Presentation on theme: "Reforming Corporate Governance: The Key to Improving Executive Pay Jesse Fried Harvard Law School Washington D.C. May 4, 2010."— Presentation transcript:
Reforming Corporate Governance: The Key to Improving Executive Pay Jesse Fried Harvard Law School Washington D.C. May 4, 2010
My work with Lucian Bebchuk offers a critical account of the CEO pay- setting process and its outcomes. Today’s remarks: (1) the basic problem with the CEO pay-setting process (2) why giving shareholders more power should reduce this problem.
Executive Pay: The Stakes Excess pay costs shareholders Poorly structured pay arrangements: Dilute incentives to serve shareholders Distort incentives – E.g.: ability to unwind stock early causes execs to focus on short-term earnings, at expense of long-term value
“Official View” of Executive Compensation Arm’s-length bargaining with execs Executives are human – seek higher pay, regardless of performance But directors, loyal to shareholders, bargain hard with execs design pay to properly compensate, incentivize execs CEO pay is a market like any other The official view underlies most financial economists’ work on subject used to justify boards’ compensation decisions to shareholders policymakers courts
Problem with Official View The official arm’s length story is neat, tractable, and reassuring – but fails to account for realities of pay-setting process It’s not only executives whose incentives matter. Must look at incentives of directors Cannot assume directors automatically serve shareholders in setting executive pay.
Do Boards Bargain at Arm’s Length? Many reasons directors favor executives: Incentives Going along w/CEO facilitates re-nomination by board 99+% board elections not contested CEO’s power to reward directors Social factors Collegiality Loyalty and friendship Cognitive dissonance directors who are/were CEOs like current system Personal costs of favoring executives are small Paying with other people’s money
Warren Buffett (2009) “In the [last] forty years, …the CEO has had an important role determining their [own] compensation. These people pick their own compensation committees…. [they] aren't looking for Dobermans; they're looking for cocker spaniels. It's been a system that the CEO has dominated. In my experience, boards have done little in the way of thinking through as an owner what they ought to pay these people.”
The Managerial Power Approach: Power, Outrage & Camouflage The same factors preventing arm’s-length bargaining give executives power over boards Executives use power to influence own pay Pay higher, more performance-decoupled than it should be Power not unlimited, of course; constrained by fear of shareholder outrage More outrageous an arrangement is perceived to be, greater market and social costs to executives and directors Fear of outrage creates desire to camouflage (obscure or justify) both amount, performance- insensitivity of exec pay
Evidence for Managerial Power Approach Relationship between power and pay More power, higher pay More power, pay more decoupled from performance Gratuitous payments made to outgoing executives Equity and non-equity pay that is decoupled from executive’s own performance Camouflage-driven pay practices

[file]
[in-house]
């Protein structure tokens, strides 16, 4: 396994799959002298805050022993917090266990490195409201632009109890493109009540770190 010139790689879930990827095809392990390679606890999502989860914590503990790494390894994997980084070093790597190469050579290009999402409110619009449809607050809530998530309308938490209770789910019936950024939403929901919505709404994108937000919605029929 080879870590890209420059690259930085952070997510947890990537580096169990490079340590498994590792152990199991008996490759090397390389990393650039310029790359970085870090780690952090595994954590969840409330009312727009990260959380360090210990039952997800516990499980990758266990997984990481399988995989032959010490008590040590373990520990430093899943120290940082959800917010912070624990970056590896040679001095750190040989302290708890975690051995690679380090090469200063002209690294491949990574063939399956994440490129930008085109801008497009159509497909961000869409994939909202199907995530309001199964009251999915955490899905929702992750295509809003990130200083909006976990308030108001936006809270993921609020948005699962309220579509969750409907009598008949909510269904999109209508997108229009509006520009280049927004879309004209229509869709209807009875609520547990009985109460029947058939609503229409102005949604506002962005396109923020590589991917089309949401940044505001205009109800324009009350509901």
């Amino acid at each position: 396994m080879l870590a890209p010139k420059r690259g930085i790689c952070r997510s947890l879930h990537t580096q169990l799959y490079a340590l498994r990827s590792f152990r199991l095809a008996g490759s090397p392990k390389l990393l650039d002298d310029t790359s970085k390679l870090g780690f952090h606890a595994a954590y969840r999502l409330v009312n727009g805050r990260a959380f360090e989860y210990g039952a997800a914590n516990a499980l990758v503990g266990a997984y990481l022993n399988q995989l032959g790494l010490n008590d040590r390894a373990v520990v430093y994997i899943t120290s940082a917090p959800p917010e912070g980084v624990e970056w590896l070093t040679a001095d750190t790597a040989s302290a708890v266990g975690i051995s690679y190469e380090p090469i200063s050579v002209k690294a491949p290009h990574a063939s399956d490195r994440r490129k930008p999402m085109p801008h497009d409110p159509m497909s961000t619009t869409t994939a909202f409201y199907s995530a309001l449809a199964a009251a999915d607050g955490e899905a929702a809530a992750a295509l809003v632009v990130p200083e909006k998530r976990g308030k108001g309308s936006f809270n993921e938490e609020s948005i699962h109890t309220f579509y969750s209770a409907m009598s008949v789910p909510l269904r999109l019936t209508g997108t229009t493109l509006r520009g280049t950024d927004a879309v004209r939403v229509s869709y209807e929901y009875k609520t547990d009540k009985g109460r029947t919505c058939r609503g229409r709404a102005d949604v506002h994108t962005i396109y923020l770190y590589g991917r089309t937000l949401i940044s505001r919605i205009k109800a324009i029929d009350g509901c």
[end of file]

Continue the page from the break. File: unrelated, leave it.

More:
Camouflage pre-1992: An SEC official describes pre-1992 state of affairs as follows: “The information [in the executive compensation section] was wholly unintelligible.... Depending on the company’s attitude toward disclosure, you might get reference to a $3,500,081 pay package spelled out rather than in numbers. ………. Someone once gave a series of institutional investor analysts a proxy statement and asked them to compute the compensation received by the executives covered in the proxy statement. No two analysts came up with the same number. The numbers that were calculated varied widely.” Linda C. Quinn, Executive Compensation under the New SEC Disclosure Requirements, 63 U. Cin. L. Rev. 769, (1995).
Camouflage post-1992 (1) 1992: Summary Comp Table Firms required to report most forms of compensation in standardized tables with dollar amounts Salary Bonus Long-term incentive compensation But post-1992 pay designers began relying heavily on forms of compensation not reportable in table (eg SERPS) performance-insensitive compensation that can be reported as something other than “salary” Made to look performance-related. E.g.: “guaranteed bonus” 2007: SEC “fixes” table to capture SERPs, etc.
Camouflage post-1992 (2) Backdating, Etc. option grant backdating to lower exercise price Inflated value of stock options “under the radar screen” $ billions, thousands of firms United Health: $500M paid back by CEO (2007) option exercise backdating, grant springloading All of this secret compensation hard to reconcile with official arm’s-length story but consistent with managerial power approach
Going Forward: What Should be Done? Root problem: directors don’t care enough about shareholders “Independence requirements” don’t make directors loyal to shareholders We should make it easier to replace directors Majority-voting Give shareholders access to corporate ballot Reimburse proxy challengers attracting considerable support Directors would be more likely to consider shareholders’ interests if greater fear of removal
Making Directors More Accountable By making boards accountable to shareholders and attentive to their interests, such reforms would: make reality closer to the “official story” of arm’s length negotiations improve executive compensation arrangements; & improve corporate governance more generally
Introduction Widespread agreement: many U.S. boards have approved executive pay deals that do not serve shareholders Pay too high Pay too decoupled from performance But still insufficient recognition about scope and source of problems; and need for fundamental reforms